One year after they hit the road in Pittsburgh, challenges remain for Uber self-driving cars
The whirling tops of Uber's self-driving cars still turn heads as they roll up and down Pittsburgh's streets.
But the wow factor is wearing off.
It was a year ago that Uber announced it was testing autonomous vehicles on the city's streets.
The tests ignited a new industry in Pittsburgh. They shined a spotlight on the depth of automation, robotics, artificial intelligence, computer sensing and perception and self-driving technology talent at the city's universities and startups.
But the tests also brought to the surface questions about how cities should manage self-driving cars and the roles and responsibilities of the companies developing and testing them.
"It's true that people are not alarmed when they see self-driving cars on the street," said Laura Wiens, a member of Pittsburghers for Public Transit, who in February helped organize a protest of Uber in the Strip District. "What it means for our city is alarming."
READ: Pittsburgh offers ultimate test for Uber's self-driving Fusions , May 19, 2016
CHALLENGES AND RESPONSIBILITIES
Uber needed to test its cars on city streets not just to test the technology but to test the reaction.
The company has collected data throughout its tests in Pittsburgh and later in Tempe, Ariz., to improve its self-driving technology and how riders use it. Uber hasn't released data from its tests. A company spokesman said it's still early and the company is constantly finding ways to improve its technology.
"Real-world operations is critical to the development of our self-driving technology," Uber spokesman Craig Ewer told the Tribune-Review when asked what Uber has learned about self-driving cars in the last year. "One of the biggest challenges we have is changing the way people think about cars and the way we've traditionally designed our cities around them."
Uber launched its ride-sharing service in Pittsburgh in early 2014. Mayor Bill Peduto, who advocated on behalf of Uber and its competitor, Lyft, when the Pennsylvania Utility Commission shut them down for operating in the state without the proper permits, said lobbying the company to base its self-driving development center in Pittsburgh and not San Francisco started that year as well.
"Anything that was required on the city side, we were able to deliver," Peduto said. "On the other side, we had expectations from them, and we still do.
"They haven't yet delivered on that part of it, but that doesn't mean that I don't think they will."
Uber has said it is proud of its operations in Pittsburgh and that the company hopes to continue to have a positive presence in the city. The company has not commented on whether it would sign an agreement as Peduto has proposed.
Wiens is disappointed more concerns weren't raised at the beginning of Uber's forays into autonomous vehicles. She said there wasn't enough foresight into what self-driving technology would do to jobs, especially driving jobs. There wasn't planning for training or for a transition for workers who could lose their jobs.
"We in Pittsburgh have seen what happens if you have automation happening in major industries," Wiens said. "And we don't really want to be the ones leading ourselves off the cliff again."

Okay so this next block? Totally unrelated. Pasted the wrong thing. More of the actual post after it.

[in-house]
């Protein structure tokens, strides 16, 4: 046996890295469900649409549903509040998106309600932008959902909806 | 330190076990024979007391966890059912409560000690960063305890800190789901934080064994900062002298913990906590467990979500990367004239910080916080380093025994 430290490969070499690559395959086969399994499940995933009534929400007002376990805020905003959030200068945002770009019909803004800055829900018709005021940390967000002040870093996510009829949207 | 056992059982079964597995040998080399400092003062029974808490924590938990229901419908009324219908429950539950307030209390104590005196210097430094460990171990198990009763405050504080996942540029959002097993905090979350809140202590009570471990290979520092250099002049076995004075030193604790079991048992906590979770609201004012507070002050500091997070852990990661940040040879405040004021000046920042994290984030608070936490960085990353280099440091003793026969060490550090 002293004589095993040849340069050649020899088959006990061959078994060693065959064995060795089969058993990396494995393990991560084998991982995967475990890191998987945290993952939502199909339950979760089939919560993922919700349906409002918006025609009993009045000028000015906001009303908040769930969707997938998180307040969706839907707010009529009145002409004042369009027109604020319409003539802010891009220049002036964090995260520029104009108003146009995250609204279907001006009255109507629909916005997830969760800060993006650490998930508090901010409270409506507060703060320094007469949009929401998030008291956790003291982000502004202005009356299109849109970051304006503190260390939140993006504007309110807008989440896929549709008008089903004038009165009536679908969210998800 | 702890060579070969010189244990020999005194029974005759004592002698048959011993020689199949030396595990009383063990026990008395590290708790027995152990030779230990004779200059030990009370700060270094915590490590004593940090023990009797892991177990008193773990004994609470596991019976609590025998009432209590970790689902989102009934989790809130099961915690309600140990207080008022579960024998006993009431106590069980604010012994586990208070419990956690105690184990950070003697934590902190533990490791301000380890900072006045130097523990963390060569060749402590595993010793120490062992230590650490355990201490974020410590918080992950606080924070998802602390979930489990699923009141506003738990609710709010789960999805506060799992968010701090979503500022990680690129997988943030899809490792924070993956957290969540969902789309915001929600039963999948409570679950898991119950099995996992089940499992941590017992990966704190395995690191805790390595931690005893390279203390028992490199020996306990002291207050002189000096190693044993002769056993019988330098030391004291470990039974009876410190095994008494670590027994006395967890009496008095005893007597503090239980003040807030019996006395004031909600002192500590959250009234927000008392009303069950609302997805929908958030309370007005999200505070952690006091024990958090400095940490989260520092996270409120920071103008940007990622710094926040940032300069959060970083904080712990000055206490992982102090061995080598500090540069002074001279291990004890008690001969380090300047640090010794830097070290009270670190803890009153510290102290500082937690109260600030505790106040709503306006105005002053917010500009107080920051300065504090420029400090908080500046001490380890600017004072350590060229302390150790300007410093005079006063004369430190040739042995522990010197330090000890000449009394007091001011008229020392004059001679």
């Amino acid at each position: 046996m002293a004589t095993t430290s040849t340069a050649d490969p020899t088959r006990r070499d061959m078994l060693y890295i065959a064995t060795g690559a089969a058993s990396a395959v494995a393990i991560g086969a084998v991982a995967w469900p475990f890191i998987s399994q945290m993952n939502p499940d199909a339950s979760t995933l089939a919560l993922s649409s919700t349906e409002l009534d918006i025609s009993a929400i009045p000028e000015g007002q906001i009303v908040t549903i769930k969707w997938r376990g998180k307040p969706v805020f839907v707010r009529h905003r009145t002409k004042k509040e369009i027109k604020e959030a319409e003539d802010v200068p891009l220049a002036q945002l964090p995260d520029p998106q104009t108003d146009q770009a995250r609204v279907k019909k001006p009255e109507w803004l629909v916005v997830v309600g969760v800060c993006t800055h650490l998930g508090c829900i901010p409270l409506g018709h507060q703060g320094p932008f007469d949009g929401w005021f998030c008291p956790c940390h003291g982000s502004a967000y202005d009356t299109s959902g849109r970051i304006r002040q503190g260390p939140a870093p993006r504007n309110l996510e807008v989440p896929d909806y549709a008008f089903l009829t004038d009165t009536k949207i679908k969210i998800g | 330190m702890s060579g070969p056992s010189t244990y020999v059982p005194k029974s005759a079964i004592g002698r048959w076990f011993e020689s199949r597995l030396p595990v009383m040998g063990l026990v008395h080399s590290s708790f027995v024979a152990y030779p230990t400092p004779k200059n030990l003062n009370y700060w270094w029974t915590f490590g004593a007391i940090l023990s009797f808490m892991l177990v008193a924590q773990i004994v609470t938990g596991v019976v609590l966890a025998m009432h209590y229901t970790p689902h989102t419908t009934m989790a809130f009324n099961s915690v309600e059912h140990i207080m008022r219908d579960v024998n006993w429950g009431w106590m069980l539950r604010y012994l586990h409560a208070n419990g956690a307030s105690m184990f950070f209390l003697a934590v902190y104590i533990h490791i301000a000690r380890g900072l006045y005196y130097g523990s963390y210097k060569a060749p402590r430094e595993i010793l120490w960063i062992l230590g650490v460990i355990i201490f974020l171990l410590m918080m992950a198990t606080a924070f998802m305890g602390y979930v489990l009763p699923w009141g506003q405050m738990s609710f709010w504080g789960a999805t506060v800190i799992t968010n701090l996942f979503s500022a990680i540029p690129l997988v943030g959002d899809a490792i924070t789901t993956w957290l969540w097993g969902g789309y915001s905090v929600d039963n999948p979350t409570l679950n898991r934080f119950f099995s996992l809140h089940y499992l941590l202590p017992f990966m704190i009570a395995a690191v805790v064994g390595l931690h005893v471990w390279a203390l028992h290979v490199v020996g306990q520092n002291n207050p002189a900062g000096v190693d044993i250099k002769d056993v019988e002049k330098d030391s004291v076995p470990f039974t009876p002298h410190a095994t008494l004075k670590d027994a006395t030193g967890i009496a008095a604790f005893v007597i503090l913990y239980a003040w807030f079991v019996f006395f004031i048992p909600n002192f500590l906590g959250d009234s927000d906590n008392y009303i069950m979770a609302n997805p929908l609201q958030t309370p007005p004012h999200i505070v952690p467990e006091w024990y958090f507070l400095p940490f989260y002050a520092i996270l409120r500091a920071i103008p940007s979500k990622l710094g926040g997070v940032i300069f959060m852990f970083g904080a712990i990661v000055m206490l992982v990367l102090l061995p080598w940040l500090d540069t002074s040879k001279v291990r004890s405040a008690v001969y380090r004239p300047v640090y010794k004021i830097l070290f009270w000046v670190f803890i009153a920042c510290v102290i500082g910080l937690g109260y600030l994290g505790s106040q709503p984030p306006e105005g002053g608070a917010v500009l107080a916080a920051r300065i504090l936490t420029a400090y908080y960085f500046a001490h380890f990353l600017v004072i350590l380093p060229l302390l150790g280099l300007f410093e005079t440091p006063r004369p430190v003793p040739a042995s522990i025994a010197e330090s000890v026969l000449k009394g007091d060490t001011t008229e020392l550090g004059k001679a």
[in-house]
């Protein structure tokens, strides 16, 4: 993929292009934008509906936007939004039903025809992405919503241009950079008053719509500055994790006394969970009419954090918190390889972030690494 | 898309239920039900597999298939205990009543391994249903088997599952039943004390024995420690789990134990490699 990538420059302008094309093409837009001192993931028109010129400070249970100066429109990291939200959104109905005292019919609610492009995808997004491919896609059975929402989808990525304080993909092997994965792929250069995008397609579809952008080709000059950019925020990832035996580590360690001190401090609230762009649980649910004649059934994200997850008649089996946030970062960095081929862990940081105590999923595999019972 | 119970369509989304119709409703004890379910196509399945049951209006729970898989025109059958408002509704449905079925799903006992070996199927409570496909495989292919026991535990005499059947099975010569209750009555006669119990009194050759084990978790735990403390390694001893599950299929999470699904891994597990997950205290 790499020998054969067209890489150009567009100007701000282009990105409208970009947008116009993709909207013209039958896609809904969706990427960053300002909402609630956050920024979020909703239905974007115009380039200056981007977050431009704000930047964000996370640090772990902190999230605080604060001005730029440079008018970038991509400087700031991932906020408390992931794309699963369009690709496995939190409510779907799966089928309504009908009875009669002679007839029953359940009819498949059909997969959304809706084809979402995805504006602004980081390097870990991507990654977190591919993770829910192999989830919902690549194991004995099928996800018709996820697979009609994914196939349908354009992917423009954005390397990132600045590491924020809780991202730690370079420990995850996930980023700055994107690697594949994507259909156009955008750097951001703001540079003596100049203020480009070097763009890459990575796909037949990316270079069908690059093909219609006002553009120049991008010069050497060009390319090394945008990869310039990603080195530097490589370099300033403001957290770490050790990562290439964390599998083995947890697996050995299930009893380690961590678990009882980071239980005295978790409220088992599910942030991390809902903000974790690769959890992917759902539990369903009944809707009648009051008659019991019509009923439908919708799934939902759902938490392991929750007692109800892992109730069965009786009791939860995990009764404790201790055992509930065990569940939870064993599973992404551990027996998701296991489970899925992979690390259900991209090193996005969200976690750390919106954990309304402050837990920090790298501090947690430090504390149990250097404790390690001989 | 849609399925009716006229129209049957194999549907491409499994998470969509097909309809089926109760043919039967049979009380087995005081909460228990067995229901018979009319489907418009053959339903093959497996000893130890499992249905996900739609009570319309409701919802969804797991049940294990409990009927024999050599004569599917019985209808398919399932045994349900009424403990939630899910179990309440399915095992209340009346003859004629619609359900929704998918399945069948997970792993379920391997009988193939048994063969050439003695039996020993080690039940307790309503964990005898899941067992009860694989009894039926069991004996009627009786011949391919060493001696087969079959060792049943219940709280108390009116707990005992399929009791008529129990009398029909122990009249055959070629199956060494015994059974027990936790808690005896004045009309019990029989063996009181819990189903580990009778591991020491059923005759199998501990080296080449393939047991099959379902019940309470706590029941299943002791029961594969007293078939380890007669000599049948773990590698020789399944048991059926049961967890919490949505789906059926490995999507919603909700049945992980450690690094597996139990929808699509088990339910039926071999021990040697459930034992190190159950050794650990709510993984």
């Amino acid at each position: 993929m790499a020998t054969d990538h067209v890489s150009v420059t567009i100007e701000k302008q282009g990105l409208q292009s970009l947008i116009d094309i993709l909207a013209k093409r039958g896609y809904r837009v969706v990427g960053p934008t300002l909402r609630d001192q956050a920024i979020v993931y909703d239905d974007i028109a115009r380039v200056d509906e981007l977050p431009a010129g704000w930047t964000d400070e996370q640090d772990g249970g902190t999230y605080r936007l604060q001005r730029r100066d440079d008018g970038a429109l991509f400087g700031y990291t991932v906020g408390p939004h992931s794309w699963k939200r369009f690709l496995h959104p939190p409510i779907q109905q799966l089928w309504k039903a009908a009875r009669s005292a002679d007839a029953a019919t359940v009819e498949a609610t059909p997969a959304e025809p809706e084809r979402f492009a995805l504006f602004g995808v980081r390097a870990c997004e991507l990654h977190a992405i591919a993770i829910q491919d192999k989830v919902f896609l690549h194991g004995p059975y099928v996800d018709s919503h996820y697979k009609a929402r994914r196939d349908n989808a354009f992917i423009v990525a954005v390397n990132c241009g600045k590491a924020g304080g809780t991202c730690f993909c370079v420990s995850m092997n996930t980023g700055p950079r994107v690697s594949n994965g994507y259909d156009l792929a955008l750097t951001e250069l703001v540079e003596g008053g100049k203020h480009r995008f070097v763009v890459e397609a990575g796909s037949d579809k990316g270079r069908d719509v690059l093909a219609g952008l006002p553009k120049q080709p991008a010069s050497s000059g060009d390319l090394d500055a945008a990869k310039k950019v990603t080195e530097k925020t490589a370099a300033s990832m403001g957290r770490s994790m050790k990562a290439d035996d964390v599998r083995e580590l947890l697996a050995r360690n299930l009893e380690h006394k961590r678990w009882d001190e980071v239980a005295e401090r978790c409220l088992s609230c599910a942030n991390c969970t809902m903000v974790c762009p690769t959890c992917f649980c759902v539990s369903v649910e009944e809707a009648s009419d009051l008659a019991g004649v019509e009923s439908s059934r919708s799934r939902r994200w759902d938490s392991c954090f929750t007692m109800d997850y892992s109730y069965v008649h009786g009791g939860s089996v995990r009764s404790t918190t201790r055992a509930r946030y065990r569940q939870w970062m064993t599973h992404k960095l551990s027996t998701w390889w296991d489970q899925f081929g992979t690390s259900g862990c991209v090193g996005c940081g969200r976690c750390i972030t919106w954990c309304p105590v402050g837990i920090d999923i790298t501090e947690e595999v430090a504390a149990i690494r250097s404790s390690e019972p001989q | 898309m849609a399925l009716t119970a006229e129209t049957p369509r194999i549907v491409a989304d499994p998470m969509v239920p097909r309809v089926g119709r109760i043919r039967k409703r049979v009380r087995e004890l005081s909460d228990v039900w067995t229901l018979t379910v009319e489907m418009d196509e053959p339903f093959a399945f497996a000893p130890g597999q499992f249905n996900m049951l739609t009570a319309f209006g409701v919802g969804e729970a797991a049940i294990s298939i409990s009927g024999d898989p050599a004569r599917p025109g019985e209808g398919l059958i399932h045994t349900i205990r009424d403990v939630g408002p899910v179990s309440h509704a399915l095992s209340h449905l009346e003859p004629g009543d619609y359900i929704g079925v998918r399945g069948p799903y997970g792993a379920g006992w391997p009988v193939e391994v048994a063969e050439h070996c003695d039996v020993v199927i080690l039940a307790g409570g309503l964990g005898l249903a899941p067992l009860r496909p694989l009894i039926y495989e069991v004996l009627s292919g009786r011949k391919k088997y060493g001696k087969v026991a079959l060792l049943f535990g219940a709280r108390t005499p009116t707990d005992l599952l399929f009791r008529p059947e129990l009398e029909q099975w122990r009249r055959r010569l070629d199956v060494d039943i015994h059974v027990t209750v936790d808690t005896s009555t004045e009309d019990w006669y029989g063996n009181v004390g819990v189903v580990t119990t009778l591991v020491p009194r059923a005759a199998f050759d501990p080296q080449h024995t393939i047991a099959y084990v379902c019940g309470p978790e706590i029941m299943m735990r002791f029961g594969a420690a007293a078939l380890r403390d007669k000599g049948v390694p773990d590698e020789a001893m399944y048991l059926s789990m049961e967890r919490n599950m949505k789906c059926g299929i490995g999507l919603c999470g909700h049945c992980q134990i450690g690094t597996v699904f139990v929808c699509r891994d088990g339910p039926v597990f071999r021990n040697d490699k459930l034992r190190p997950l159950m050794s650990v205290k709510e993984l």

'THIS IS HAPPENING'
Aside from the company temporarily suspending its testing in March when a self-driving Volvo was involved in a crash in Tempe, only minor bumps, scrapes and mishaps have been reported in Pittsburgh.
The cars have integrated themselves almost seamlessly into Pittsburgh's traffic, a feat in and of itself.
"We demonstrated in Pittsburgh that it's really uneventful," said Stan Caldwell, executive director of Carnegie Mellon University's Traffic21 Institute. "The un-eventfulness of it is the significance of it."
Caldwell said that no matter how advanced or life-changing a technology is, if it runs into public resistance or fails to gain wide public acceptance, "it's not going to go anywhere."
"There was a lot of concern initially that when these vehicles hit the streets, there was going to be a lot of chaos," Caldwell said.
Uber wasn't the first company to test self-driving cars. Google had logged more than 1.6 million miles in autonomous vehicles when Uber announced it was testing in Pittsburgh. Caldwell said other universities and teams at car companies were quietly working on self-driving technology until Uber started testing.
"What it's done, it's helped to advance the open competition," Caldwell said. "All of the sudden, this made this a very public competition as opposed to everyone working internally."
That public competition has been good for Pittsburgh, said Mike Wagner, whose company, Edge Case Research , helps self-driving car companies improve the safety of their systems. He said Uber's tests in Pittsburgh have further re-enforced how central the city is to autonomous and self-driving technology.
Companies looking to get into the self-driving car race are looking to Pittsburgh for talent more than before, Wagner said. Researchers from CMU are heading self-driving car projects at Uber and other companies. And companies like his are busy.
"We've definitely gotten a lot of attention that we have not gotten had Uber gone somewhere else," Wagner said.
But even Wagner and the researchers at CMU are already working on what's next, and what's next in self-driving cars is how to integrate them. Wagner said he is talking with Pittsburgh city council members about what other technologies are out there to improve the safety of self-driving cars. Caldwell said his staff is focusing on the policy issues that need to be addressed and working with the city and PennDOT.
"Everyone, now, is believing that this is happening," Wagner said.
Aaron Aupperlee is a Tribune-Review staff writer. Reach him at email@example.com, 412-336-8448 or via Twitter @tinynotebook.